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Safe haven' program may spread

By He Dan  (China Daily)

07:56, April 25, 2013

A "safe haven" station for abandoned babies in Shijiazhuang, the capital of Hebei province. The air-conditioned room features an incubator and a cradle and provides a safe alternative to child abandonment in dangerous public areas. Provided to China Daily

China may expand a controversial pilot program that provides "safe havens" for abandoned children to major cities, a top Ministry of Civil Affairs official said on Tuesday.

The move is in response to media reports in March of several cases in which infants died after being abandoned in unsafe public places.

Zhan Chengfu, director of the ministry's social welfare and charity promotion department, said the government should make more of an effort to guarantee abandoned children's right to live.

"The establishment of safe havens for abandoned babies is vital to protect innocent children," he said, adding that child abandonment is inevitable despite being outlawed in China.

More pilot programs can contribute to feasible practices that can later be rolled out nationwide, he said at a symposium on safe havens for abandoned children in Shijiazhuang, capital of North China's Hebei province, on Tuesday.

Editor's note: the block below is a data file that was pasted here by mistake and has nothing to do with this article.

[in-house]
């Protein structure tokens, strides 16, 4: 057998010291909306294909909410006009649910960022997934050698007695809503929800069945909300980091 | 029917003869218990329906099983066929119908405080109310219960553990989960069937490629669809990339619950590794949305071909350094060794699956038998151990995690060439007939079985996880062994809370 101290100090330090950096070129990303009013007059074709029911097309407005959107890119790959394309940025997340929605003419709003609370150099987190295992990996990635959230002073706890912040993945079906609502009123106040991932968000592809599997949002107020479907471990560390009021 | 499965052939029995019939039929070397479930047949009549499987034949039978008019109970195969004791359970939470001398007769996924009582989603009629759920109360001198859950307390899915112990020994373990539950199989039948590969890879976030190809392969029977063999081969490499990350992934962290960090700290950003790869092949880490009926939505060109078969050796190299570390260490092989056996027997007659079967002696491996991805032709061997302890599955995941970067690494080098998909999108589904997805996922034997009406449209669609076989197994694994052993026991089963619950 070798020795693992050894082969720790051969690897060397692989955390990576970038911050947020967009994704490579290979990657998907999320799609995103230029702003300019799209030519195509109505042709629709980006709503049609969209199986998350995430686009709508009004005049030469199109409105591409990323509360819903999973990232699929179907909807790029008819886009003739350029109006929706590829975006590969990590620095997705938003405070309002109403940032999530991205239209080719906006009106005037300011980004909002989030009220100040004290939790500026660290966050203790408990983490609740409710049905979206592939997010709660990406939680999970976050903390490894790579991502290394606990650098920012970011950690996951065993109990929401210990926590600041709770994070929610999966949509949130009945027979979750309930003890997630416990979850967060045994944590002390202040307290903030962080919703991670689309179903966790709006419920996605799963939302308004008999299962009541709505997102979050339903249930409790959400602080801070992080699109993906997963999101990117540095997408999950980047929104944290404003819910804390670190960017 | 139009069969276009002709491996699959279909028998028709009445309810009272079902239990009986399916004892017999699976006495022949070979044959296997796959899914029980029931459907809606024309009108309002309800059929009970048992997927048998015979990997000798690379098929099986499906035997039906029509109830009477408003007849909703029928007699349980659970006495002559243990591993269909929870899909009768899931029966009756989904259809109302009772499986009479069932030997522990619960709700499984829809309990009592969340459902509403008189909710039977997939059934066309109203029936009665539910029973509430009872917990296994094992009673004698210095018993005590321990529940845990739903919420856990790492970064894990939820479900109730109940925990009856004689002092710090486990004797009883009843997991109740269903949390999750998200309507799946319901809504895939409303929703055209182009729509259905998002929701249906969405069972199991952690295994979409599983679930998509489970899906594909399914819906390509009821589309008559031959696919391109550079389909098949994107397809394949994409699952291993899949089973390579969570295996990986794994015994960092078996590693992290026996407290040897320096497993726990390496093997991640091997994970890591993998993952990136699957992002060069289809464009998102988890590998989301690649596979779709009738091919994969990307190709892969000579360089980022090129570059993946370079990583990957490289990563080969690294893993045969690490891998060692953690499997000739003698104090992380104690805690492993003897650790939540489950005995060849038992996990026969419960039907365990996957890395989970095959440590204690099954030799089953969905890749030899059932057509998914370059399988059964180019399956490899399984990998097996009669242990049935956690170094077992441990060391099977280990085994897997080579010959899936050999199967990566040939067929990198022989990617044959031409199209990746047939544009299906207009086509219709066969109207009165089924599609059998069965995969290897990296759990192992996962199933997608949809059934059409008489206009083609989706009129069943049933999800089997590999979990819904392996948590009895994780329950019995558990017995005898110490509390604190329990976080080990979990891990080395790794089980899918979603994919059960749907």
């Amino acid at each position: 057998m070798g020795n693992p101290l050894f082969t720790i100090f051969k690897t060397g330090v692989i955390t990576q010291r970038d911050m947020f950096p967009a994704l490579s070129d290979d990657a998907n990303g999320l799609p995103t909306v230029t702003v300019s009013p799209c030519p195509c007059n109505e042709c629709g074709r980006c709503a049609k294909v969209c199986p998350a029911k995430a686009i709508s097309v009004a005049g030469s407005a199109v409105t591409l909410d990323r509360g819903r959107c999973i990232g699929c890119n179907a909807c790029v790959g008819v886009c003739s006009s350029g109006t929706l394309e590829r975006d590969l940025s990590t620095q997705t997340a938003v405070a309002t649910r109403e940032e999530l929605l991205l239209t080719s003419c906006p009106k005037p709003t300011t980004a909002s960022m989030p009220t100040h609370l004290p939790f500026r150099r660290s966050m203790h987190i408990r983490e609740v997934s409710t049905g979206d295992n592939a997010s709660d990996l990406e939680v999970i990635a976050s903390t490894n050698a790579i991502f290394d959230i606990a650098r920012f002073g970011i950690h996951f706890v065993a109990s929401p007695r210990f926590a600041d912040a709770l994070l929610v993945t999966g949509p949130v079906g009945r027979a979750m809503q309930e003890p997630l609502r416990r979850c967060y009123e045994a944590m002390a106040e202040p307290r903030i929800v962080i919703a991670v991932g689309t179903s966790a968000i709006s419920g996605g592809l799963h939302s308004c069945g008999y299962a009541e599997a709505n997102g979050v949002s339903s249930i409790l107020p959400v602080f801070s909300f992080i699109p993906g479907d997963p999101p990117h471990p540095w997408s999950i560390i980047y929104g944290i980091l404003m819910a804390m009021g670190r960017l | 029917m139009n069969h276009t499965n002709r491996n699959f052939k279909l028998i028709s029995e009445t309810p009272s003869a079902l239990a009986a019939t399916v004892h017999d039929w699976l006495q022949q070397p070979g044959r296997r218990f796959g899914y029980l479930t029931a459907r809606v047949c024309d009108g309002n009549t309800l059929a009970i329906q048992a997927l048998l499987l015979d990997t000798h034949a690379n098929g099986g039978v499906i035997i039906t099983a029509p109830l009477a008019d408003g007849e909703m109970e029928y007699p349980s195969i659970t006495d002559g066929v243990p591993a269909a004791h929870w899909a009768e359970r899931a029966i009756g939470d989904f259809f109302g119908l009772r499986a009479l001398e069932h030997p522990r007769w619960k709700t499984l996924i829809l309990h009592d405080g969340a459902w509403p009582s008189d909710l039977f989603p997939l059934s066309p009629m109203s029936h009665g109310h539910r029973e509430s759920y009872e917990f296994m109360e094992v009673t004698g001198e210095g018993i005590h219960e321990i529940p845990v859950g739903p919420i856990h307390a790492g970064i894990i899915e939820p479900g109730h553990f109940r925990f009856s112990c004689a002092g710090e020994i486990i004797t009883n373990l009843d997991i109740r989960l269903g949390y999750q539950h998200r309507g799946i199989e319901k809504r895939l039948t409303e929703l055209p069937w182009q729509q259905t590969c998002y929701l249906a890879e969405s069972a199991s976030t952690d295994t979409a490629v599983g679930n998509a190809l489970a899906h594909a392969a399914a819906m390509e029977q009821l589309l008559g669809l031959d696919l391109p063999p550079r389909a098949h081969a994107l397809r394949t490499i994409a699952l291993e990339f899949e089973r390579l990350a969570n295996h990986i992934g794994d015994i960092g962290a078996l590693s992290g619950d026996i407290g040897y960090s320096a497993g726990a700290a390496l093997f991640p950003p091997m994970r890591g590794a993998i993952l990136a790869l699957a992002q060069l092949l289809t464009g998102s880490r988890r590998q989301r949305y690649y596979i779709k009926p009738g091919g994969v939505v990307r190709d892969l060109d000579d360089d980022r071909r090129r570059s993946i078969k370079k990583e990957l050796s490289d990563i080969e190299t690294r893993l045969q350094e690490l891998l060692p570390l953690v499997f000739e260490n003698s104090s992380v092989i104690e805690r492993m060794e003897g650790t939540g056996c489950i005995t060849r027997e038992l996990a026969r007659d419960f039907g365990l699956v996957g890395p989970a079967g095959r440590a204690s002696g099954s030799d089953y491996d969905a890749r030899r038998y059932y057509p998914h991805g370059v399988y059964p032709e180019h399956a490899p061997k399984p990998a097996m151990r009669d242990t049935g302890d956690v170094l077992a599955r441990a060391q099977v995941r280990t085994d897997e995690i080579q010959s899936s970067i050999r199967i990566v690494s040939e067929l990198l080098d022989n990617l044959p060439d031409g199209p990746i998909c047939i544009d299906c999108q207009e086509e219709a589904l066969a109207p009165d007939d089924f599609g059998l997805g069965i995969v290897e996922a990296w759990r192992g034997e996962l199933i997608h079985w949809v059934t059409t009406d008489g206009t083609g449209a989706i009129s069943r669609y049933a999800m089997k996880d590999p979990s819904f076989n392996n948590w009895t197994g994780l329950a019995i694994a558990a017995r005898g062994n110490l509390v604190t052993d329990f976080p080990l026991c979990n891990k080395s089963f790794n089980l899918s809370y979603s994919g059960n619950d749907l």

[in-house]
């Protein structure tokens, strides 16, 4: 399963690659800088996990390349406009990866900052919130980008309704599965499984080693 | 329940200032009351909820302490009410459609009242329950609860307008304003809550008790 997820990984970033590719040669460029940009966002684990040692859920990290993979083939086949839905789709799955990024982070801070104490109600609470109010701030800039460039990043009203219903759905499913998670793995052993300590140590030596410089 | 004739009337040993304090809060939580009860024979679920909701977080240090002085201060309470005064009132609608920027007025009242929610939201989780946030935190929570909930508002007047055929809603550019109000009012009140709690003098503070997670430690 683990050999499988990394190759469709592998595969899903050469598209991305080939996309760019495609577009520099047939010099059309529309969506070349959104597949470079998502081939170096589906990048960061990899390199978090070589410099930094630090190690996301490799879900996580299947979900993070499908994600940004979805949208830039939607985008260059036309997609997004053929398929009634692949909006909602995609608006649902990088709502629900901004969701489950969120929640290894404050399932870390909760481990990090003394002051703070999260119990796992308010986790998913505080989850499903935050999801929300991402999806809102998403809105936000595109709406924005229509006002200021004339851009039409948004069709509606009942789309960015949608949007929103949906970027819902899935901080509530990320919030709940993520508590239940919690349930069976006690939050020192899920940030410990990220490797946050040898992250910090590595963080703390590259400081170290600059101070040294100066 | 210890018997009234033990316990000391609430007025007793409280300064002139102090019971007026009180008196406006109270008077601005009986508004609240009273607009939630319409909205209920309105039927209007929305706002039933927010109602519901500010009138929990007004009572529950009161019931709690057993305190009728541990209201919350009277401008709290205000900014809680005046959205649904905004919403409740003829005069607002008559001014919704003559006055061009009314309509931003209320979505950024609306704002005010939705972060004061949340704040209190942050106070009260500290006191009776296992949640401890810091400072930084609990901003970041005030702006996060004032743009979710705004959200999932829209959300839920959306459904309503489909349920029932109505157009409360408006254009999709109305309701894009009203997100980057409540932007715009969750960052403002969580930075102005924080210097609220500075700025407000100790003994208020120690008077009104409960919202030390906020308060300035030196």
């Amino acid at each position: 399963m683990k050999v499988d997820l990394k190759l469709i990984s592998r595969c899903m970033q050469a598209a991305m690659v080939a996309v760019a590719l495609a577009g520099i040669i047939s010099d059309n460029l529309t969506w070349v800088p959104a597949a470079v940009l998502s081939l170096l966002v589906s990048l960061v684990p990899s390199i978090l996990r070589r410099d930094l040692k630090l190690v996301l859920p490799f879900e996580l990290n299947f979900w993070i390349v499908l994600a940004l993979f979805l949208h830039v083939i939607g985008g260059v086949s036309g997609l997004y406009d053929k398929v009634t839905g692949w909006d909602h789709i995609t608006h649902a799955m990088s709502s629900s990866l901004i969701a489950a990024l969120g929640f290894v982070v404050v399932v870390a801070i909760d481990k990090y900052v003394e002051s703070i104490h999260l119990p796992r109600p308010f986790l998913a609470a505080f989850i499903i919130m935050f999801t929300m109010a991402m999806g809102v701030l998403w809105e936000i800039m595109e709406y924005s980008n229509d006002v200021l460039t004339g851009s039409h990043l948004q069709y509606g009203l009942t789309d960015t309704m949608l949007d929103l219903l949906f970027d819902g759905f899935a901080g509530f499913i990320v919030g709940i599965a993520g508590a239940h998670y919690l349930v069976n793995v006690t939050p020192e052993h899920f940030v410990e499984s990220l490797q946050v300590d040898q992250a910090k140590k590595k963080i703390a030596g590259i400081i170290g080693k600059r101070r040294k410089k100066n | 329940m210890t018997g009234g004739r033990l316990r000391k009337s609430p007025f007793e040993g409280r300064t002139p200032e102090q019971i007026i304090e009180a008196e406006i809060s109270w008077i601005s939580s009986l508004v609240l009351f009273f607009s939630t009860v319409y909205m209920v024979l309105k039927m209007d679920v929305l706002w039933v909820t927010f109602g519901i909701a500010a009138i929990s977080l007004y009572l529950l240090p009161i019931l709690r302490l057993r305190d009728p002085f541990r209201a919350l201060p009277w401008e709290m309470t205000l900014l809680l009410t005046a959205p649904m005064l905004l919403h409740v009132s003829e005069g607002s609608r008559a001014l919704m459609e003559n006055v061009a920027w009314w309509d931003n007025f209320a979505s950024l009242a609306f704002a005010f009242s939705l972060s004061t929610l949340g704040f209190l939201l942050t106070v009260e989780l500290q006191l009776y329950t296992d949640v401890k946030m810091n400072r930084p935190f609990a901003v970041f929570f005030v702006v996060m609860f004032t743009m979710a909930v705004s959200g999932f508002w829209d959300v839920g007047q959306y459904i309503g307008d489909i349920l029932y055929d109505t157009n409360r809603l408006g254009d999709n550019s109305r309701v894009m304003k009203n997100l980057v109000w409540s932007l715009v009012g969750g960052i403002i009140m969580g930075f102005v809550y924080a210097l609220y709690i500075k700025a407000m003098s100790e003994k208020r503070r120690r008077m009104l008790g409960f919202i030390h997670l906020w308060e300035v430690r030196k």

The two-day seminar attracted more than 200 participants, including orphanage directors, civil affairs officials and experts from home and abroad.

He also encouraged child welfare institutions in provincial capitals to learn from the Shijiazhuang Social Welfare Institute's practices.

Han Jinhong, director of the institute, said the newborns' haven has received 149 abandoned babies since it opened in June 2011.

The air-conditioned room, located outside the gate of the institute, has an incubator and a cradle. Once someone leaves a baby in the room, the bell rings after a delay of two minutes, after which the institute's security guard comes to get the baby. The security guard also patrols the shelter every two hours.

He added that health checks on the children left in the baby haven showed that few had a fever, external trauma or pneumonia, which are common in babies abandoned in unsafe places.

"Before we provided such facilities for abandoned children, many parents, who felt guilty about their behavior, dropped off their children in unsafe places such as parks, train stations and even in the wild in the early morning or late night so they can avoid punishment," he said.

"Therefore, these little lives were threatened by cold, starvation or animal attacks before people could find them."

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